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I'd like to block and unblock following URL formats:

Allow:https://example.com/buyer/#/search/catalog/Lubricating-Oils/Automotive-Lubricants

Dissallow:https://example.com/buyer/#/search/product-description?sku=16087

Due to # in URLs, both are getting allowed or disallowed at a time.

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  • # is for within page navigation. It is not for producing distinct pages. Think about it, they are the same page. Nov 30, 2022 at 6:53
  • These are SPA pages that is the reason # is present Nov 30, 2022 at 7:56
  • You can't use robots.txt for this because those are client side-only URLs. The only part of that URL that gets crawled is https://example.com/buyer/. See How to disallow hash fragments in robots.txt file Nov 30, 2022 at 9:59

1 Answer 1

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# is used as a comment character in robots.txt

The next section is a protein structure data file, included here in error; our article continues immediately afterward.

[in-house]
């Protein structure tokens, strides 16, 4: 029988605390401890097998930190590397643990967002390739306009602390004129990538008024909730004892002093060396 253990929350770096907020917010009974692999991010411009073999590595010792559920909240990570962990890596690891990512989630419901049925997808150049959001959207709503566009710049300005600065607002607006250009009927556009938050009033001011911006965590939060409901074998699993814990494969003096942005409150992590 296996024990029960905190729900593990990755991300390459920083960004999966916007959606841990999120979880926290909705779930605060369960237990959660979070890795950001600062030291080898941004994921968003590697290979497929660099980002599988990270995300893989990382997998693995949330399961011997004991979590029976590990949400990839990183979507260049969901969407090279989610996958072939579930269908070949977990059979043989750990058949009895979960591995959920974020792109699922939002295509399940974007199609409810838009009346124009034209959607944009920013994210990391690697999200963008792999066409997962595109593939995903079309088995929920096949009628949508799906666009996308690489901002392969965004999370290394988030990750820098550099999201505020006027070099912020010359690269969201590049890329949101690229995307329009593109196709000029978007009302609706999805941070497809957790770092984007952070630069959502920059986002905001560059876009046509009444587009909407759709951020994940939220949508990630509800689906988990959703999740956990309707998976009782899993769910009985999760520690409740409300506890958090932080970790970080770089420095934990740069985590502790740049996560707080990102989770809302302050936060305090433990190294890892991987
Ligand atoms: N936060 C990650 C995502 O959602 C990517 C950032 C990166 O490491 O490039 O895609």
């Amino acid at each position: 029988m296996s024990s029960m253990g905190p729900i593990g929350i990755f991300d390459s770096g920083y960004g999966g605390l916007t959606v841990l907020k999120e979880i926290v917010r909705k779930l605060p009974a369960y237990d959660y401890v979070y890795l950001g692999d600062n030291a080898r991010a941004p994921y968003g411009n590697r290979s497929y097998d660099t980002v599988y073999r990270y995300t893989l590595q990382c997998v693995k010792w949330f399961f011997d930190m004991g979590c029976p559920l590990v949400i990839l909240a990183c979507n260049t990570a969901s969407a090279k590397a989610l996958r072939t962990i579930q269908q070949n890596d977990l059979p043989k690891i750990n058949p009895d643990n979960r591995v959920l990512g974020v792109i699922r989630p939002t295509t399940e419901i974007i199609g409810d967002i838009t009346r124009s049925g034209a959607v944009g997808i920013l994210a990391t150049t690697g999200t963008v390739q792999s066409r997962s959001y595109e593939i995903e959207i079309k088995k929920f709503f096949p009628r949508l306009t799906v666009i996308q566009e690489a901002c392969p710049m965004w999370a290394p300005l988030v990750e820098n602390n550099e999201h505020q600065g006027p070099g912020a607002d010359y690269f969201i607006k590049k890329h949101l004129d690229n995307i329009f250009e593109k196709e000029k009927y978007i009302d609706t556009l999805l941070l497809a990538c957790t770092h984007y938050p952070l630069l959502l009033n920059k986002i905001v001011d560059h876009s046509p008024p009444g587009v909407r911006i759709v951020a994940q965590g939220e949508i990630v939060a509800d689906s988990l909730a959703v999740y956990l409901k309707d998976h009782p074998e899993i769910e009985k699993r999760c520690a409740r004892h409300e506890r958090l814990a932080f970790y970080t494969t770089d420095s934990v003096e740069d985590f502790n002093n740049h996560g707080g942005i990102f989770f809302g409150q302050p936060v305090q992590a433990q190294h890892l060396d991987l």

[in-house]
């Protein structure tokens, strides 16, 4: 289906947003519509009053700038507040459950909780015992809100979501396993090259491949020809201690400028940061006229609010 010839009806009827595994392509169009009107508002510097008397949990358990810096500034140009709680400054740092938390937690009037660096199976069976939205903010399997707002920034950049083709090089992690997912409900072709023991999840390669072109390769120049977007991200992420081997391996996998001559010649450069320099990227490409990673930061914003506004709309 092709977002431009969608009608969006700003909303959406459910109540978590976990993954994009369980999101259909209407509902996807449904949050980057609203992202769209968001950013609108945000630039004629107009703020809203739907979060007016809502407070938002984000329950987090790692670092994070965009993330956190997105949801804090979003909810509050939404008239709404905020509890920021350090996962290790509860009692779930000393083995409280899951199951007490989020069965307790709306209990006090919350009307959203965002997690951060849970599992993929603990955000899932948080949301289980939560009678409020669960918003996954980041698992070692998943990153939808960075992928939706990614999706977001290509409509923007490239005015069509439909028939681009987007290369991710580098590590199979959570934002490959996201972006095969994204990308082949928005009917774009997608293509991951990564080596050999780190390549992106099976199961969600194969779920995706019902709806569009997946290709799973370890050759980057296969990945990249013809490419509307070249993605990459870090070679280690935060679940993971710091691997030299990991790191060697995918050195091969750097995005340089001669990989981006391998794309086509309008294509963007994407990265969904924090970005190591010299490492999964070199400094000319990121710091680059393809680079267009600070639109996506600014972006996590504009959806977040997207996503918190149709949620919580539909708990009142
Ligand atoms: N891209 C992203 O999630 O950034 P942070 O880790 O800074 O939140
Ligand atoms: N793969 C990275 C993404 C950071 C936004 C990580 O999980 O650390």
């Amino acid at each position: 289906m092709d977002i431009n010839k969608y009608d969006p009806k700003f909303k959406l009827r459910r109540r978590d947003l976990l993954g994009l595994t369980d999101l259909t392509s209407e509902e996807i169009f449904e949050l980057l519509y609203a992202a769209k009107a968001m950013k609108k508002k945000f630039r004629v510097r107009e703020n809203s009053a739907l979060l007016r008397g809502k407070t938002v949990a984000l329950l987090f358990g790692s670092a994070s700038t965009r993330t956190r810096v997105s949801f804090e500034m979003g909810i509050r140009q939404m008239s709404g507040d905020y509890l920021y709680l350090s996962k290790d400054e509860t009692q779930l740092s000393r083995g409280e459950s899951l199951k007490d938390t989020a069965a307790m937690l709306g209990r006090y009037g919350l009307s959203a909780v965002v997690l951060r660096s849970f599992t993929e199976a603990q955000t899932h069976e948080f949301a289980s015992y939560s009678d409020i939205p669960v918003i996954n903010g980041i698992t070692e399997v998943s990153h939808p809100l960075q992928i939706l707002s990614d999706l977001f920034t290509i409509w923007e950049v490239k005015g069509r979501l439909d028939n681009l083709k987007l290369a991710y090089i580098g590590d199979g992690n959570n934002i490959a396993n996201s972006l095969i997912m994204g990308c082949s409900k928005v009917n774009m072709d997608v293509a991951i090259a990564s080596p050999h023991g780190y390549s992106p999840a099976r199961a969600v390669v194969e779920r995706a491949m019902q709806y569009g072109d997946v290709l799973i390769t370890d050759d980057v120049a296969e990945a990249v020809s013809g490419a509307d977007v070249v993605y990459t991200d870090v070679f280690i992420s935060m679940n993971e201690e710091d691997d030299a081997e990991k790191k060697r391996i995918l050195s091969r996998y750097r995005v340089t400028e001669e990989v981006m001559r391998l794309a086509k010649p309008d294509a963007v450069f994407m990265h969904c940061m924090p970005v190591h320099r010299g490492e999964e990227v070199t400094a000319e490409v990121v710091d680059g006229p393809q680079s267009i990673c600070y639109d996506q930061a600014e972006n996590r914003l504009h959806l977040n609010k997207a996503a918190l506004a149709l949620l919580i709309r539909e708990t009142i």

The # character marks the beginning of a comment.

From Google's Create a robots.txt file

It does not say that # can be escaped. Furthermore

Valid robots.txt lines consists of a field, a colon, and a value. Spaces are optional, but recommended to improve readability. Space at the beginning and at the end of the line is ignored. To include comments, precede your comment with the # character. Keep in mind that everything after the # character will be ignored. The general format is :<#optional-comment>.

How Google interprets the robots.txt specification

The robots.txt file crawlers do not care if you have a SPA or a PWA. I have written a SPA as well. I used params ?name=value for pages. And you can put these in robots.txt.

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